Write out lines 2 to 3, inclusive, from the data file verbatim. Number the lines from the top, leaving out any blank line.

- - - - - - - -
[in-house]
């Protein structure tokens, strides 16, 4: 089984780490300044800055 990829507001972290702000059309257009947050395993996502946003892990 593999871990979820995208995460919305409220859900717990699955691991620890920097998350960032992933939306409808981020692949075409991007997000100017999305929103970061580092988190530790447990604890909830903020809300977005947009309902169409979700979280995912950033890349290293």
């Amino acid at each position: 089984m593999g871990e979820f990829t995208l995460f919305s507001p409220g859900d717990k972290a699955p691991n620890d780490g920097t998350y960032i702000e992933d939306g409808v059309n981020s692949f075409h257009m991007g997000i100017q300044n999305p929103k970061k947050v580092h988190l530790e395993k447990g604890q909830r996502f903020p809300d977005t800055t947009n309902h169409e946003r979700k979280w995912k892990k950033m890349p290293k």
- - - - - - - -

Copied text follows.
């Protein structure tokens, strides 16, 4: 089984780490300044800055 990829507001972290702000059309257009947050395993996502946003892990 593999871990979820995208995460919305409220859900717990699955691991620890920097998350960032992933939306409808981020692949075409991007997000100017999305929103970061580092988190530790447990604890909830903020809300977005947009309902169409979700979280995912950033890349290293």
């Amino acid at each position: 089984m593999g871990e979820f990829t995208l995460f919305s507001p409220g859900d717990k972290a699955p691991n620890d780490g920097t998350y960032i702000e992933d939306g409808v059309n981020s692949f075409h257009m991007g997000i100017q300044n999305p929103k970061k947050v580092h988190l530790e395993k447990g604890q909830r996502f903020p809300d977005t800055t947009n309902h169409e946003r979700k979280w995912k892990k950033m890349p290293k």